09:38 | 14/04/2016 Society
(VEN) - Droughts and the intrusion of saltwater have had a serious impact on production and the lives of millions of farmers, especially in the Mekong Delta, the southern central region, and the Central Highlands.
Minister of Agriculture and Rural Development Cao Duc Phat said the Vietnamese government and localities had done everything possible, but the situation remained serious, and Vietnam needed the support from the international community.
Historic droughts and salinity
Vietnam is experiencing the longest recorded El Nino spell yet. Rainfall in the Mekong Delta has fallen by an average 20-30 percent. Water flows from the Mekong River into Vietnam have dropped by about 50 percent. Higher levels of tides in the first two months of this year led to deep saltwater intrusion, of up to 70-90km in some areas, 15-20km deeper than the average level of many years. Nearly 50 percent of the area of the Mekong Delta has been affected, destroying 160,000ha of rice fields with 800,000 tonnes of rice lost.
Meanwhile, localities in the southern central region and Central Highlands have to cope with serious droughts. In Ninh Thuan, Binh Thuan, and part of Khanh Hoa Province, farmers have been warned not to cultivate rice on 23,000ha of fields. Many reservoirs in the Central Highlands are now empty. Tens of thousands of households are facing a record drought, with 204,000 households or about one million persons having no fresh water to use.
Ben Tre Province People’s Committee Chairman Cao Van Trong said droughts have destroyed 14,774ha of rice fields and affected 475ha of oyster farms. Even in Dak Lak Province where 770 hydropower plants with 559 reservoirs are located, the situation is no better. By the end of February, 250 reservoirs in Dak Lak were dry. It’s predicted that by the end of the 2016 winter-spring crop, droughts will affect 80,000ha of crops, including 70,000ha of coffee, and the lives of 25,000 households.
“The government and localities have done everything possible but the situation remains serious. Vietnam needs the support from international organizations,” Minister Cao Duc Phat said.
Mobilizing international resources
At a recent workshop in Hanoi with development partners and donors in response to severe droughts and saltwater intrusion in the southern central region, the Central Highlands, and the Mekong Delta, international organizations pledged to provide Vietnam with technical and financial assistance to help Vietnam cope with climate change in the short and long term.
The Japan International Cooperation Agency (JICA) said Vietnam needed to encourage local people to use water more effectively. The Japanese government has shown its interest in how to improve the irrigation systems in Ben Tre Province. JICA is considering measures to be taken by the Japanese side to accelerate this process.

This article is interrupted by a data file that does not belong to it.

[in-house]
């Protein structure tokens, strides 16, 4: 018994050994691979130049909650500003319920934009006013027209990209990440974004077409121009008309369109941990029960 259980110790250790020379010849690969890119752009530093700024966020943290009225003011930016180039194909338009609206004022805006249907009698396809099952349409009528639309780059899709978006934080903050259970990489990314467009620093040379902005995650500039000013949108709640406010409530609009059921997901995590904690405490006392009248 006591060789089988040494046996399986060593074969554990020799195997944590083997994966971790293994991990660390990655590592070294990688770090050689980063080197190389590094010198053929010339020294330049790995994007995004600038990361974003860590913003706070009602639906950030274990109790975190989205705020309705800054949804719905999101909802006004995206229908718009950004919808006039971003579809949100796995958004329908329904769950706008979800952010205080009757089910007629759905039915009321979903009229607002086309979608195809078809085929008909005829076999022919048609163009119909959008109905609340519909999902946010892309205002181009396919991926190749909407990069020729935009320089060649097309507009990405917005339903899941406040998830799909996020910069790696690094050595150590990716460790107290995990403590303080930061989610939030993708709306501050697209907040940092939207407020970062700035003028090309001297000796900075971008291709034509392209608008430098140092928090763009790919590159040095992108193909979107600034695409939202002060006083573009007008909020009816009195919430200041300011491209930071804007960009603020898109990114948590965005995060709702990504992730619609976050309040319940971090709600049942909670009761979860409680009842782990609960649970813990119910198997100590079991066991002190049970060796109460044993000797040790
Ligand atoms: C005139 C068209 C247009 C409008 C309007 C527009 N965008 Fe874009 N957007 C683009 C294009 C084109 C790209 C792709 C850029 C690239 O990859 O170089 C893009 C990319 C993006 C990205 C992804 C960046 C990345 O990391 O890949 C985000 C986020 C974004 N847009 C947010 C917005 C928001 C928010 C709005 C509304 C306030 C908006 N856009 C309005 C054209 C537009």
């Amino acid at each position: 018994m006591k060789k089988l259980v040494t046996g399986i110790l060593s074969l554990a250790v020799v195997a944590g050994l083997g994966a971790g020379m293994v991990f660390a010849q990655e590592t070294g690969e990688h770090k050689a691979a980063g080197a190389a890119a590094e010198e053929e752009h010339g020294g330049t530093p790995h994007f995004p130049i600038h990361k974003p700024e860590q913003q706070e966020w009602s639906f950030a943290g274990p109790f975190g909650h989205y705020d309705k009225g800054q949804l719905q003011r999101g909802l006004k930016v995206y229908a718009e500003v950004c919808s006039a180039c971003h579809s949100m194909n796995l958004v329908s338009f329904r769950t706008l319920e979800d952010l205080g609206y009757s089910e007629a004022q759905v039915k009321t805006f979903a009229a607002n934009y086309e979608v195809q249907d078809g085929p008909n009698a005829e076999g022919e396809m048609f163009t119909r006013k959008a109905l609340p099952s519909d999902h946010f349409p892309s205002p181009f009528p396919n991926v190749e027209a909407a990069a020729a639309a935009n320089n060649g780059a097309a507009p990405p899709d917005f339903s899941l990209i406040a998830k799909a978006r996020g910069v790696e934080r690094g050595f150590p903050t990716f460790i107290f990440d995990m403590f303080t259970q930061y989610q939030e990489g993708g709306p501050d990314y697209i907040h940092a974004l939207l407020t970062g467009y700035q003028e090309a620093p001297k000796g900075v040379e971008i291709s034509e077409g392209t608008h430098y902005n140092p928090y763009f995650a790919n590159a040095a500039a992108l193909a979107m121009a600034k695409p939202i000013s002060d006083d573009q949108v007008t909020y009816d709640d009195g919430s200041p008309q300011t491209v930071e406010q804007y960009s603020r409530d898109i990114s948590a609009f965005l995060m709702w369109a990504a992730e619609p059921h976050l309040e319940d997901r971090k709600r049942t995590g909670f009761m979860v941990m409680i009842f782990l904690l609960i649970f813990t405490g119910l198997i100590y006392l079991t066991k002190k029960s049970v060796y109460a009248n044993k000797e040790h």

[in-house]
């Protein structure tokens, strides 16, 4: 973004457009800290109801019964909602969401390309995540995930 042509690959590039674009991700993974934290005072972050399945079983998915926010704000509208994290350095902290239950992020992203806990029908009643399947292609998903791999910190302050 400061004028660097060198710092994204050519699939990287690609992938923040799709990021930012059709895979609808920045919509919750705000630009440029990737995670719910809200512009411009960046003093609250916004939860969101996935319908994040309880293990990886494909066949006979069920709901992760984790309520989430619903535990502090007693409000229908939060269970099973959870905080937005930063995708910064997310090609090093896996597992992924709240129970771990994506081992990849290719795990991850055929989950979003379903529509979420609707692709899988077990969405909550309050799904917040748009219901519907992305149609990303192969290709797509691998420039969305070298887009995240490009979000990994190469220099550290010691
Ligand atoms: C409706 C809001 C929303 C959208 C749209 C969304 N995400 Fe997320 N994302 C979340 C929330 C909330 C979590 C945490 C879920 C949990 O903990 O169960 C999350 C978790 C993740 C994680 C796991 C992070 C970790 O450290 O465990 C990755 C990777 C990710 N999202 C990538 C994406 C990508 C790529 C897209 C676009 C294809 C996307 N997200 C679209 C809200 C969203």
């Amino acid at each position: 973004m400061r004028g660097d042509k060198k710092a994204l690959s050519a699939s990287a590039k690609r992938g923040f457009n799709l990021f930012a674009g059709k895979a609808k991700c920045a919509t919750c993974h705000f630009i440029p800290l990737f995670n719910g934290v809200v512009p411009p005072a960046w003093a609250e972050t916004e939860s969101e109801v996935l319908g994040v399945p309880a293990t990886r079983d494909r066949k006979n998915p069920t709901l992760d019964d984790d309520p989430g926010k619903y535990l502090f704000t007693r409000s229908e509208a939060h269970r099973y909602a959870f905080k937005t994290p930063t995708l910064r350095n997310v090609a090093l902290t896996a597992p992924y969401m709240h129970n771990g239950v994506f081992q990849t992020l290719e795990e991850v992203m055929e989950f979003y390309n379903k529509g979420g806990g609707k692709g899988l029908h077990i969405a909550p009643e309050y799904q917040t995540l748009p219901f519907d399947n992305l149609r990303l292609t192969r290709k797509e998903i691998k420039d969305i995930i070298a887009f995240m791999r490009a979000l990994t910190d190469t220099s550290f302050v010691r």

According to United Nations Resident Coordinator in Vietnam Pratibha Mehta, along with considering the demand of localities that are suffering damage in order to provide financial and technical assistance, it is necessary to popularize smart production models that are adaptable to climate change. International partners and donors will assist Vietnam in coping with droughts and saltwater intrusion, prioritizing strategic projects related to the management of the use of water resources that are expected to have long-term effects.
Apart from short-term measures, Minister Phat hoped that in late April and early May ice and snow in China would melt into water and run into the Mekong River, helping reduce droughts in Vietnam. Regarding long-term measures, more than a decade ago, Vietnam invested in building a saltwater prevention dam on the Ba Lai River, a branch of the Mekong River running through Ben Tre Province. However, due to limited capital resources, Vietnam has built just one dam inshore but none along the Ba Lai River. Saltwater has now intruded deeply into the city of Ben Tre, Minister Phat said.
“We have discussed with international experts possibilities for building closed systems of freshwater reservoirs. A number of such systems have been designed, with some proposed to be built on major rivers such as the Tien River, and the Hau River. However, construction on these rivers requires large amounts of investment capital and careful environmental impact assessments and the implications on the environment of neighboring countries,” Minister Phat said.
Minister of Agriculture and Rural Development Cao Duc Phat said that damage caused by droughts and saltwater intrusion would continue increasing. So far, localities suffering damage have requested US$100 million in aid for building dams and freshwater reservoirs.